China Overseas expects double-digit growth
Despite measures to cool mainland housing market, developer is confident about 2013 profits
China Overseas Land & Investment is sticking to its target of achieving double-digit growth in profits and property sales this year although it does not expect mainland price-cooling measures to be relaxed, chairman Kong Qingping said yesterday.
His remarks came a day after the State Council launched five measures to try to curb revived speculation in residential property. Analysts said the measures were moderate, as they mainly reiterated existing ones.
"The measures signalled that the government would not loosen its tightening policy this year," Kong said.
"As a result, the market performance this year will be more or less similar to last year's."
Developers will face opportunities and challenges in such market conditions, he said. As one of the biggest players in the industry, Kong sees more opportunities than challenges.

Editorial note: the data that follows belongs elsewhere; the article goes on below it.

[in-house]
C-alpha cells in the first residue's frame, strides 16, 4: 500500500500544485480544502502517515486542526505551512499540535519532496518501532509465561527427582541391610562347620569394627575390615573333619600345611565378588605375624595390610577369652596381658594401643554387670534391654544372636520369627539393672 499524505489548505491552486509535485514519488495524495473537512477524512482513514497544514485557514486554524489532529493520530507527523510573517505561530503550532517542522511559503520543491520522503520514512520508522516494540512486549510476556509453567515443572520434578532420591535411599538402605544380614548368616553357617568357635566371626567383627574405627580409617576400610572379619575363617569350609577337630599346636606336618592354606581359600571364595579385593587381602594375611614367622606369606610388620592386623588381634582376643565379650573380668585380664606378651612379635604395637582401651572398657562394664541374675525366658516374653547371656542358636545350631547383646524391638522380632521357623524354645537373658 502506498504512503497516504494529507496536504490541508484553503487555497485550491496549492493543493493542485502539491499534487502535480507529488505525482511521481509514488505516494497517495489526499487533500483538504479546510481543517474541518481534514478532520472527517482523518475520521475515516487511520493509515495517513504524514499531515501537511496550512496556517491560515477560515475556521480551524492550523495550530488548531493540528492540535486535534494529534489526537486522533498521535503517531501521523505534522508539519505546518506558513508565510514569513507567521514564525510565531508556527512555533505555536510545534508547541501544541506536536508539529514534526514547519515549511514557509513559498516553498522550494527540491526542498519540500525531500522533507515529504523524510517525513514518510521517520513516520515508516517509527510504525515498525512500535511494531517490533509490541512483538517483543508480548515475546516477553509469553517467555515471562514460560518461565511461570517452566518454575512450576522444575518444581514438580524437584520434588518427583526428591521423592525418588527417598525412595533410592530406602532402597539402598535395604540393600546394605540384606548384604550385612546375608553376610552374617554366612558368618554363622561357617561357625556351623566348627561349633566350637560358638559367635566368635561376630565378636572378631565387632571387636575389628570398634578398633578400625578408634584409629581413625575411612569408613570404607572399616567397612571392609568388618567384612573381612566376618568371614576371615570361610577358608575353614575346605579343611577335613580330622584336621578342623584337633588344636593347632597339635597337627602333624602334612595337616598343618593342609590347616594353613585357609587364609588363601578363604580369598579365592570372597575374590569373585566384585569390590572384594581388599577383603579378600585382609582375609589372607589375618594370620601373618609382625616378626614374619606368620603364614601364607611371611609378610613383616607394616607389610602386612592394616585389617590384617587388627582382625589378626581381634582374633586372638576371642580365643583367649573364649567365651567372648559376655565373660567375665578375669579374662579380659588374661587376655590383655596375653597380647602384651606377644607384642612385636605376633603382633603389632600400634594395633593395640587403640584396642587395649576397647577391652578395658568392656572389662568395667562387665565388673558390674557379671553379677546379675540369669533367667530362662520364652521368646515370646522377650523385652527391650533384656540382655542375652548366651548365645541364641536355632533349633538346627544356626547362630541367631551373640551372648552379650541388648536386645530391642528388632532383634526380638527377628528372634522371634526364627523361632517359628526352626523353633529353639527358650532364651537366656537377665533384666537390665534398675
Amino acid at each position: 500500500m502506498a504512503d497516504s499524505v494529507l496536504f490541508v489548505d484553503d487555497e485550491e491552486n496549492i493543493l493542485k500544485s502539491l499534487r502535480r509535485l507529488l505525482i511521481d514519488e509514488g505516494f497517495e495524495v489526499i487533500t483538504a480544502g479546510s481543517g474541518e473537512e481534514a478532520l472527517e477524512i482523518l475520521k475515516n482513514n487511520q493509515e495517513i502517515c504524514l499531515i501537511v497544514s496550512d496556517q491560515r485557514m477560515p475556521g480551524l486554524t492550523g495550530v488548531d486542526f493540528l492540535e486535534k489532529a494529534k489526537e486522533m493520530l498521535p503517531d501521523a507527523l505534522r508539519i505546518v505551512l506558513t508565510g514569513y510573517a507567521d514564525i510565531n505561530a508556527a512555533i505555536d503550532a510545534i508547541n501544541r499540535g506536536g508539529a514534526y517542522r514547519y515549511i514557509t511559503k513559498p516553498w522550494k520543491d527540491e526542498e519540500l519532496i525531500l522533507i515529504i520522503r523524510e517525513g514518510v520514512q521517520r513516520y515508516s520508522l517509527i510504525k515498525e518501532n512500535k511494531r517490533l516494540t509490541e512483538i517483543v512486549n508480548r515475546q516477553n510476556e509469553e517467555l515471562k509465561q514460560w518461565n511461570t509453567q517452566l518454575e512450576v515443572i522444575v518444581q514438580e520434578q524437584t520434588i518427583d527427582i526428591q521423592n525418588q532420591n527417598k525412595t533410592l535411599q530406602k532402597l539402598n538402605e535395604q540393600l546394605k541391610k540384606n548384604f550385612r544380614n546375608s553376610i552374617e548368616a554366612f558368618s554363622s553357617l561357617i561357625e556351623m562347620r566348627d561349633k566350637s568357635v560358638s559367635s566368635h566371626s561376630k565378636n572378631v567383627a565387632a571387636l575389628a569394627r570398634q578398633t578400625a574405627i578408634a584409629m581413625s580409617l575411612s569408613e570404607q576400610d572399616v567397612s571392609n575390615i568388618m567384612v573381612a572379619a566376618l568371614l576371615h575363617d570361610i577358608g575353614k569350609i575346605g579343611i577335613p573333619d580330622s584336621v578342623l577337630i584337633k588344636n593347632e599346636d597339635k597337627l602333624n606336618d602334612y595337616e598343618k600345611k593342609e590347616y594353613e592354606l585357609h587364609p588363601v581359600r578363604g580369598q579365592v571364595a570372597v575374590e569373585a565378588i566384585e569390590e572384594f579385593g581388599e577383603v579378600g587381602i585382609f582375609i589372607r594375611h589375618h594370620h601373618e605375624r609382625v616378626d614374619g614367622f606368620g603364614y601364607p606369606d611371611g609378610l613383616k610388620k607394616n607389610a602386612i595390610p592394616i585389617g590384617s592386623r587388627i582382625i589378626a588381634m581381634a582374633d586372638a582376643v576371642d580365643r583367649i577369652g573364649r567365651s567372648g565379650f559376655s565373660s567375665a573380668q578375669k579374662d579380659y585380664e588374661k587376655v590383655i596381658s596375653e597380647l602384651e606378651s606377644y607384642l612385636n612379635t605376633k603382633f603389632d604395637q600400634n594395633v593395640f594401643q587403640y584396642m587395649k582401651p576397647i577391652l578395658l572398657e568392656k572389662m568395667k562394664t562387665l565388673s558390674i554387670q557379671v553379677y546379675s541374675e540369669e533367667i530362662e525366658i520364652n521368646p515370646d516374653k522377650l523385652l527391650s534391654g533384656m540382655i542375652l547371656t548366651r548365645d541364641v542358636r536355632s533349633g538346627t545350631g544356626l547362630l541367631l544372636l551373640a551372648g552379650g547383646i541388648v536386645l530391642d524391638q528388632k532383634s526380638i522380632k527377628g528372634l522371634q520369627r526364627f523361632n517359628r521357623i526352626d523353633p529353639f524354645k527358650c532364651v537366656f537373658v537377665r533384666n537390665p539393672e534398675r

"We will try to use different strategies to achieve our target of double-digit growth in earnings and sales this year," he said.
Wednesday's measures included extending the trial property tax beyond Shanghai and Chongqing; setting annual home price targets in all provincial capitals; increasing residential land supply; tighter control over presales and improving the housing information system; and speeding up construction of social housing.
The only new measure is the widening of the property tax trial to more cities, but the market fears the introduction of a nationwide property tax, a report by Credit Suisse said yesterday.
Bank of America Merrill Lynch said in a report yesterday that the announcement signal- led that leaders are seriously concerned about rapidly rising home prices and will step up enforcement of existing measures.
"It's likely they will introduce new measures contingent on the future pace of home price increases," the report said.
But the report said some lower-tier cities on the mainland are faced with oversupply, while in some top-tier cities, especially Beijing, undersupply of new homes is worsening.
"Due to the divergence between high-tier and low-tier cities, we believe new property demand curbs, if any, will likely target a few specific cities, rather than covering the whole country," Bank of America Merrill Lynch said.